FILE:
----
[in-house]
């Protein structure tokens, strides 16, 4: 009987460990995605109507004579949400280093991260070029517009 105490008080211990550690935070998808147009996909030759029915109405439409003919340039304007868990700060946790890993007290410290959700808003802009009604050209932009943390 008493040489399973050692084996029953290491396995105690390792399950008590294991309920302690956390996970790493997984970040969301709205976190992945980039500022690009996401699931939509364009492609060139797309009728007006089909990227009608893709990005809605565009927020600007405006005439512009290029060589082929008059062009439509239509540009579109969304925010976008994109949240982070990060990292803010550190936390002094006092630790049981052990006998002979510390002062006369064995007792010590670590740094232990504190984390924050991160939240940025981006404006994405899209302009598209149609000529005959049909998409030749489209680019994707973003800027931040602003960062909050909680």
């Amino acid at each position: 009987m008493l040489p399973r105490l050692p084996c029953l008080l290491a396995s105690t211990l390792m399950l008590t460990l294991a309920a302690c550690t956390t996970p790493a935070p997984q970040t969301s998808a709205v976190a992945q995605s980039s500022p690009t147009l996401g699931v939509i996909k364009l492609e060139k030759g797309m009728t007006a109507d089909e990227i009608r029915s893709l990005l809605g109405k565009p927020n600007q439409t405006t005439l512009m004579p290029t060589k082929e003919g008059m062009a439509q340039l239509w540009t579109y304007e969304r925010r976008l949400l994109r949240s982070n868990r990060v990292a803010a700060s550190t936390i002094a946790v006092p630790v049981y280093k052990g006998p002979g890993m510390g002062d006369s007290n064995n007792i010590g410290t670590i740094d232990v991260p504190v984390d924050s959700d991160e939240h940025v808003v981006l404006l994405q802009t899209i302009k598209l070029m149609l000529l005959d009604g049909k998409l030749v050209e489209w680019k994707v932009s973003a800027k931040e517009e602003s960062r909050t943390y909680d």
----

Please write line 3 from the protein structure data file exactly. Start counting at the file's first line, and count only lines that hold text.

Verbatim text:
């Amino acid at each position: 009987m008493l040489p399973r105490l050692p084996c029953l008080l290491a396995s105690t211990l390792m399950l008590t460990l294991a309920a302690c550690t956390t996970p790493a935070p997984q970040t969301s998808a709205v976190a992945q995605s980039s500022p690009t147009l996401g699931v939509i996909k364009l492609e060139k030759g797309m009728t007006a109507d089909e990227i009608r029915s893709l990005l809605g109405k565009p927020n600007q439409t405006t005439l512009m004579p290029t060589k082929e003919g008059m062009a439509q340039l239509w540009t579109y304007e969304r925010r976008l949400l994109r949240s982070n868990r990060v990292a803010a700060s550190t936390i002094a946790v006092p630790v049981y280093k052990g006998p002979g890993m510390g002062d006369s007290n064995n007792i010590g410290t670590i740094d232990v991260p504190v984390d924050s959700d991160e939240h940025v808003v981006l404006l994405q802009t899209i302009k598209l070029m149609l000529l005959d009604g049909k998409l030749v050209e489209w680019k994707v932009s973003a800027k931040e517009e602003s960062r909050t943390y909680d």